• 24Feb
  • Disparity in the courtroom
  • 2/24/2005
  • Saturday, February 12, 2005 - When attorney Daniel Deng goes to court to defend a client, it is not uncommon for other lawyers, bailiffs and judges to assume he is a Mandarin translator.
    "In a courthouse, Asians are either a defendant or a translator," Deng said. "There are very few attorneys."
    Lawyers like Deng, whose Rosemead practice is a smashing success among Asians in Los Angeles County, are few and far between in the national picture of the justice system.
    Asian Americans make up 2.3 percent of the nation's 871,115 lawyers, according to the American Bar Association's Commission on Racial and Ethnic Diversity in the Profession. They comprise 4.4 percent of the national population and 13 percent of the California population, according to the Census.
    Attorney Sandra Yamate, director of the ABA commission, said young Asian Americans would have to look hard to find role models in the legal profession -- even on the abundant legal dramas on television.
    "They're so invisible that the one time one of those programs had an Asian character, it was just burning up the Internet," Yamate said. The Asian American community became excited when one of its own had a small role as a lawyer on "JAG" and it was the subject of much Internet chatter.
    "Otherwise, we're so invisible," Yamate said. "But then, we're invisible in so many professions portrayed on television."
    Asian-American lawyers still face some discrimination in real courtrooms, too, Deng said.
    "One time a judge even dared to ask, Can I see your Bar card?"' Deng said. "If you asked every lawyer to show their Bar card, I would do so," Deng told the judge. "But you only ask me, because I'm Asian, because I have an accent."
    Stewart Kwoh, executive director of Los Angeles-based Asian Pacific American Legal Center, said years of discrimination mainly caused the lack of Asian-American lawyers.
    "Historically, Asian Americans essentially weren't allowed to become lawyers," Kwoh said.
    Monty Manibog, 75, of Monterey Park, has had a hand in nearly every type of legal case over a career spanning 44 years.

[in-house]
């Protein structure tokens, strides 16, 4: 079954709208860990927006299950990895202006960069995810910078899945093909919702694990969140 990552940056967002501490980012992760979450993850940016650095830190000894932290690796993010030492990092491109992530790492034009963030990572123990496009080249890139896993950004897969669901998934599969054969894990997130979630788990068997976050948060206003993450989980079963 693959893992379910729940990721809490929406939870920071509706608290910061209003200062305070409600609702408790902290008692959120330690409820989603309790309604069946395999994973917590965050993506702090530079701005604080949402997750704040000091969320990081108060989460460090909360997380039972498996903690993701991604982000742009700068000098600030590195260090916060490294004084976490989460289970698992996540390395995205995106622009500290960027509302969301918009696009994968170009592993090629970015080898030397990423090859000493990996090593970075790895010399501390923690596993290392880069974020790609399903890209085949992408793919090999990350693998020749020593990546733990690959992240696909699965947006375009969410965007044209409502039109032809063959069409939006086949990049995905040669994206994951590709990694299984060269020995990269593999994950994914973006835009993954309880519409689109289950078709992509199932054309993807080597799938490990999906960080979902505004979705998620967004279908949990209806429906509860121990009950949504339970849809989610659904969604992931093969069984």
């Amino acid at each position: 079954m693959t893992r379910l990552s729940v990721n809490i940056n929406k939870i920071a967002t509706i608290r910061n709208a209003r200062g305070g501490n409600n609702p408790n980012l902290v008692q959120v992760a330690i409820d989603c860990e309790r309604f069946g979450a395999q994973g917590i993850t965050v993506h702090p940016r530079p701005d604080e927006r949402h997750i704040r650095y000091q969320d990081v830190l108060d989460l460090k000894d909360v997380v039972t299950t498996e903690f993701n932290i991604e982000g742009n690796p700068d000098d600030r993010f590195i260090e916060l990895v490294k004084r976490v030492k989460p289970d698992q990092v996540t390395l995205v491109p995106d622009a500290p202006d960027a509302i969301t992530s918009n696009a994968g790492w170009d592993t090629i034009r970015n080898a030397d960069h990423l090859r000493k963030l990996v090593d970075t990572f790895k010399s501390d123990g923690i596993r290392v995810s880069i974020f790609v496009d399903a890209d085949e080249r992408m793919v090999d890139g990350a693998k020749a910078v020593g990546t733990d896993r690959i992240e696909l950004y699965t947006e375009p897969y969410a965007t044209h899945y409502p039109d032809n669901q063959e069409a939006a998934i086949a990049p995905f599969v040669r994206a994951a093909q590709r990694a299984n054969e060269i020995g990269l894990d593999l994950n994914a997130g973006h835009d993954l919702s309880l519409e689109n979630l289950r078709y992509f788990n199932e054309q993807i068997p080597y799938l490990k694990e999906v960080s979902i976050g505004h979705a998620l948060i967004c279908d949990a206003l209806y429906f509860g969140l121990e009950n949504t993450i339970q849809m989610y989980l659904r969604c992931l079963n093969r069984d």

Manibog's father, Gonzalo Manibog, was the first Filipino American lawyer in the country, graduating in 1917 from a school in Indiana. The younger Manibog was the first Filipino lawyer on the West Coast, he said.
    California is 1 percent Pacific Islander, according to the most recent census.
    Manibog said Filipino and Pacific Islander lawyers have traditionally been lacking from the legal profession, although they typically come to this country highly educated and speaking the language.
    "Unless we can go into the leadership areas, we really don't have our share of the apple pie," Manibog said.
    After 44 years in the legal profession, Manibog encourages young Asian Americans and Pacific Islanders to not only study law and become lawyers, but also go into politics. Manibog recently handed stewardship of the Philippine American Bar Association to his son, Darren, with the long-standing charge of raising scholarship money for Filipino American law students.
    "I tell them what my dad told me, go into a position of leadership, and law is a position of leadership," Manibog said. "The income is good, but the satisfaction of helping people is even greater."
    -- Jason Kosareff can be reached at (626) 962-8811, Ext. 2717, or by e-mail at jason.kosareff@sgvn.com .

  • Back